|Old wild plum (ciruela) trees at Rancho San Benito|
I have not been terribly productive at the ranch for a couple of weeks. The truck is in the shop for engine work, so I've been making weekly ranch visits by taking a two-hour bus ride to the pueblo and walking from the house I rent there out to the property. This means that I can't bring tools and materials, so on my visits to Rancho San Benito work is limited to planting, weeding, watering and other small projects.
Without the chainsaw and other larger implements, I work quietly and take it easy. While buckets fill with water I sit by the well and wait. I have plenty of time for observation and learning, which is one of the important reasons for having the ranch in the first place.
I was taking a coffee break late Thursday morning, seated under the oak tree that shades the well, when the sun was dimmed by gathering grey clouds. Soon I was feeling cool northerly gusts and bathed in misty drizzle. The morning had been hot, so I was a little surprised by the abrupt change in the weather. I started to think about getting my things together for a quick walk back to the pueblo, if necessary, glad that I had a large plastic garbage bag that would serve as an emergency raincoat if things got worse.
But coffee comes first, so I relaxed for another moment. Savoring the hot drink, I watched the changing weather through the branches of two wild ciruela (plum) trees, leaves fallen for the winter dry season, when my eye caught a tiny movement. What I thought at first was a moth turned out to be a hummingbird, a colibrí, nervously flitting amongst the twigs. The strangeness of this scene was heightened by the ominous conditions. What on earth was the tiny creature doing in a barren tree in such weather?
As the little bird continued busily my curiosity strengthened. Finally the hummingbird rested for a minute on a wind-buffeted branch. It then made a beeline for shelter in the thick brush.
I walked over to the trees, still unable to perceive what had attracted the bird's interest. It wasn't until I bent down a low branch and looked carefully that I saw what inspired the hummingbird's attention. Tiny purple buds, which must have popped out overnight, covered the branches. These trees lose their leaves in December, then flower and produce fruit before new leaves appear in spring. I guess the little bird was anticipating the readiness of the first sweet ciruela flowers in coming weeks.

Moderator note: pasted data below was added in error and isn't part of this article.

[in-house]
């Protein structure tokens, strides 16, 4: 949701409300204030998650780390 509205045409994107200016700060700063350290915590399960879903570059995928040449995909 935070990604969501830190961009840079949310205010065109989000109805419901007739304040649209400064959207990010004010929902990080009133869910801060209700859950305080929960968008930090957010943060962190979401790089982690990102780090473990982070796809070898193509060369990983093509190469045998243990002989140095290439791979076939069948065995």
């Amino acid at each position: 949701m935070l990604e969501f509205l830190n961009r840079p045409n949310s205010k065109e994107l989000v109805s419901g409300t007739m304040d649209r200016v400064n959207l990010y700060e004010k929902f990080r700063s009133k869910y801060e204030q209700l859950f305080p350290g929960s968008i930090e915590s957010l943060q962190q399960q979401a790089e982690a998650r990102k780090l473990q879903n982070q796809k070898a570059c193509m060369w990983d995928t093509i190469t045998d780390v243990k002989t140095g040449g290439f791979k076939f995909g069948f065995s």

If I'd been working in my accustomed way, it's likely I would have missed this. I am glad I had the time to notice what the hummingbird had to show me.
Meanwhile, I'll have to be more patient than the bird, since the fruit won't be ready until late April or early May. There are plenty of other things to learn about and to keep me busy until then.
Text and images copyright 2016 by Marc Olson
You really are enjoying the ranch!ReplyDelete
I love Mérida, but as an Alaska Boy I appreciate nature and being someplace quiet. I really AM enjoying this new adventure. It's a wonderful counterpoint to time spent living in an increasingly modernizing and busy city.Delete
Sometimes I wish our land was in a more temperate climate so that we could have fruit trees. All we can grow and mediocre peaches that are small.ReplyDelete
Tell me more about your well and water system.
Tancho, I am preparing a post on water. It should be out in a week or two.Delete